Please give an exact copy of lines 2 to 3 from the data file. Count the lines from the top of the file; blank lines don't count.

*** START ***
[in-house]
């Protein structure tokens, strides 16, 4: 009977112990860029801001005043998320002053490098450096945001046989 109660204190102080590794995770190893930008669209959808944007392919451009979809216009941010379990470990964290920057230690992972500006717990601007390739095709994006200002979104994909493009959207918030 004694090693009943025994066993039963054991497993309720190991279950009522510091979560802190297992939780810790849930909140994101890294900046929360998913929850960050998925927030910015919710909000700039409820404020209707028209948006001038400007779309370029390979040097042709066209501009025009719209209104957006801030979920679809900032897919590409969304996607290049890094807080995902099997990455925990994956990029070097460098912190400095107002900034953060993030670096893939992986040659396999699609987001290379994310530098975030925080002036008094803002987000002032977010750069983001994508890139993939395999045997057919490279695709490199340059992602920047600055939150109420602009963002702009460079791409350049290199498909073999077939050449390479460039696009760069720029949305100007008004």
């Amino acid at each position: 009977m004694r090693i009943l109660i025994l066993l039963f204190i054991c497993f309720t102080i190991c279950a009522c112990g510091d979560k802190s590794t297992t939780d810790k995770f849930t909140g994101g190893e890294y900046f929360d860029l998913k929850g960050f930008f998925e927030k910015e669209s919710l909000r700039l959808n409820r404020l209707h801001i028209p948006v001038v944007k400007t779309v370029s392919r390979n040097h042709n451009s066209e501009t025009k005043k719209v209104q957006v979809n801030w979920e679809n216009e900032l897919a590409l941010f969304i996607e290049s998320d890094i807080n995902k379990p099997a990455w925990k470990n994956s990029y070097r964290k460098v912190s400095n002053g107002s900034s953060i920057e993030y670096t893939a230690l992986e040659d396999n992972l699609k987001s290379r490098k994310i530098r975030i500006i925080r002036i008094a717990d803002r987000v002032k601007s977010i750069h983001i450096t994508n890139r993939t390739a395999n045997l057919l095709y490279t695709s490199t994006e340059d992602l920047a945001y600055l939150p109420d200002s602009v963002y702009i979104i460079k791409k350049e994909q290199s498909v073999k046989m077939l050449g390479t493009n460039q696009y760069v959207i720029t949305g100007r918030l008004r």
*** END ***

């Protein structure tokens, strides 16, 4: 009977112990860029801001005043998320002053490098450096945001046989 109660204190102080590794995770190893930008669209959808944007392919451009979809216009941010379990470990964290920057230690992972500006717990601007390739095709994006200002979104994909493009959207918030 004694090693009943025994066993039963054991497993309720190991279950009522510091979560802190297992939780810790849930909140994101890294900046929360998913929850960050998925927030910015919710909000700039409820404020209707028209948006001038400007779309370029390979040097042709066209501009025009719209209104957006801030979920679809900032897919590409969304996607290049890094807080995902099997990455925990994956990029070097460098912190400095107002900034953060993030670096893939992986040659396999699609987001290379994310530098975030925080002036008094803002987000002032977010750069983001994508890139993939395999045997057919490279695709490199340059992602920047600055939150109420602009963002702009460079791409350049290199498909073999077939050449390479460039696009760069720029949305100007008004």
């Amino acid at each position: 009977m004694r090693i009943l109660i025994l066993l039963f204190i054991c497993f309720t102080i190991c279950a009522c112990g510091d979560k802190s590794t297992t939780d810790k995770f849930t909140g994101g190893e890294y900046f929360d860029l998913k929850g960050f930008f998925e927030k910015e669209s919710l909000r700039l959808n409820r404020l209707h801001i028209p948006v001038v944007k400007t779309v370029s392919r390979n040097h042709n451009s066209e501009t025009k005043k719209v209104q957006v979809n801030w979920e679809n216009e900032l897919a590409l941010f969304i996607e290049s998320d890094i807080n995902k379990p099997a990455w925990k470990n994956s990029y070097r964290k460098v912190s400095n002053g107002s900034s953060i920057e993030y670096t893939a230690l992986e040659d396999n992972l699609k987001s290379r490098k994310i530098r975030i500006i925080r002036i008094a717990d803002r987000v002032k601007s977010i750069h983001i450096t994508n890139r993939t390739a395999n045997l057919l095709y490279t695709s490199t994006e340059d992602l920047a945001y600055l939150p109420d200002s602009v963002y702009i979104i460079k791409k350049e994909q290199s498909v073999k046989m077939l050449g390479t493009n460039q696009y760069v959207i720029t949305g100007r918030l008004r």